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Rabbi Shmuley Boteach, and Deborah Boteach v. Socialist People's Libyan Arab Jamahiriya


December 22, 2010


The opinion of the court was delivered by: Hon. William J. Martini



Rabbi Shmuley Boteach and Deborah Boteach's (Plaintiffs') New Jersey home abuts against the New Jersey residence of the Libyan ambassador to the United Nations ("Libyan Property"). In the course of renovating the residence, the Defendants (including Socialist People's Libyan Arab Jamahiriya (that is, Libya), Ibrahim Dabbashi (the former ambassador from Libya to the United Nations), and Muammar Abu Minyar Al-Qaddafi ("Colonel Qaddafi," Libya's head of state)) removed trees and a fence lying near the property line between the two properties. Each party asserts ownership to the trees and fence. Plaintiffs brought an eight-count complaint, essentially alleging trespass, against the Defendants. Defendants filed a motion to dismiss under Federal Rules of Civil Procedure 12(b)(1), lack of jurisdiction; Rule 12(b)(2), lack of personal jurisdiction; Rule 12(b)(4), insufficient process; and Rule 12(b)(6), failure to state a claim.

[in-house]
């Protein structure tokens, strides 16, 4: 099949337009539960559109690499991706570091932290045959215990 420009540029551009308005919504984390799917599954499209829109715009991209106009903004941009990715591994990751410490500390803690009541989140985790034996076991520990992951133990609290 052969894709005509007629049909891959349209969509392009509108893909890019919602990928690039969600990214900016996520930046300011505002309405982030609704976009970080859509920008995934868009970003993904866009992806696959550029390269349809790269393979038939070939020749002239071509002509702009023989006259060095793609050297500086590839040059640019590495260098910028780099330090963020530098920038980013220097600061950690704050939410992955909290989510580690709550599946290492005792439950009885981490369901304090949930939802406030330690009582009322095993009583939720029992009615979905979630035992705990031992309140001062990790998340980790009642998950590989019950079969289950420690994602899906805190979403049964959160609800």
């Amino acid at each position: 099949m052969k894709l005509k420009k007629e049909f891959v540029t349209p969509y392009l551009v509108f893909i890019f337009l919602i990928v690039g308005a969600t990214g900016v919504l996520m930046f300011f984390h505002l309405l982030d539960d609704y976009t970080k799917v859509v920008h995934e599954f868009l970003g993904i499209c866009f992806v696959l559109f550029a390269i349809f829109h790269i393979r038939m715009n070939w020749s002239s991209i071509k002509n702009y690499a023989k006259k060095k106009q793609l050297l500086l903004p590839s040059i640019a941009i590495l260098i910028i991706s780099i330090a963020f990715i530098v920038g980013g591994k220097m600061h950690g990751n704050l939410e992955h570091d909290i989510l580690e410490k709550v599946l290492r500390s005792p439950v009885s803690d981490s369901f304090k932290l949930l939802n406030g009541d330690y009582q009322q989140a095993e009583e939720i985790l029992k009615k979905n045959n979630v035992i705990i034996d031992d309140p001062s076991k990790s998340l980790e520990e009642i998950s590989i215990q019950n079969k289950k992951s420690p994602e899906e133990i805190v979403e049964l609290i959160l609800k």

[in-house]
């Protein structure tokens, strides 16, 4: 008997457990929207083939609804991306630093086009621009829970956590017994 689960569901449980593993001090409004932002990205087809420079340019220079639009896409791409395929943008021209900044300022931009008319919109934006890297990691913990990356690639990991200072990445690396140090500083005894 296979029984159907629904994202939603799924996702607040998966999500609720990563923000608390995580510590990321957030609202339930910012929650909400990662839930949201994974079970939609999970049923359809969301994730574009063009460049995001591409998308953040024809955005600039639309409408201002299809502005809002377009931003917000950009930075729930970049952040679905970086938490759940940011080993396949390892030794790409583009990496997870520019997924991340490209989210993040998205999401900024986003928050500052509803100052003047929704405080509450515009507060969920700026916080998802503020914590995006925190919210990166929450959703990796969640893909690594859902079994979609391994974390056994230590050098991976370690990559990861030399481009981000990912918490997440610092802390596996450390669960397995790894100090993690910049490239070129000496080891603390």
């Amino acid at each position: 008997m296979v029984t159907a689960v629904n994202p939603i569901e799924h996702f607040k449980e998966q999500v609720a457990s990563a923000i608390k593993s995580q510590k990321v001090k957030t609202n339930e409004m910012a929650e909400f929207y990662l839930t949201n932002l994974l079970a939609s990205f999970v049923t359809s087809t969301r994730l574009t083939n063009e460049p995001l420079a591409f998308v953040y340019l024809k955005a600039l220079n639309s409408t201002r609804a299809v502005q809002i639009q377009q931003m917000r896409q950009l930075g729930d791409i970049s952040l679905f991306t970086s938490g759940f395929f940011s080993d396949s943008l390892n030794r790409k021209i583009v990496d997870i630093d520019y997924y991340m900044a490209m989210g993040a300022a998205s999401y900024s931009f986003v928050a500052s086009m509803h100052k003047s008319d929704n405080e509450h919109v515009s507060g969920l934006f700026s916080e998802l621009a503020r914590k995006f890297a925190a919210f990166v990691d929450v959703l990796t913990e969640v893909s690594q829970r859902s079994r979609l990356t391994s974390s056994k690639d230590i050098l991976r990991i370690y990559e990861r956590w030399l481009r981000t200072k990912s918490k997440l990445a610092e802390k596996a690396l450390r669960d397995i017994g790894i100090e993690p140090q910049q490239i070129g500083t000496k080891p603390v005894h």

For the reasons elaborated below, the Court will GRANT Defendants' Motion to Dismiss.


Plaintiffs alleged that for the prior ten years the Libyan property has been uninhabited and in disrepair. "[T]he Libyan Property was so overgrown with shrubbery that the sidewalk abutting the Libyan Property was unusable by Plaintiffs and other members of the Englewood community." Compl. ¶ 9.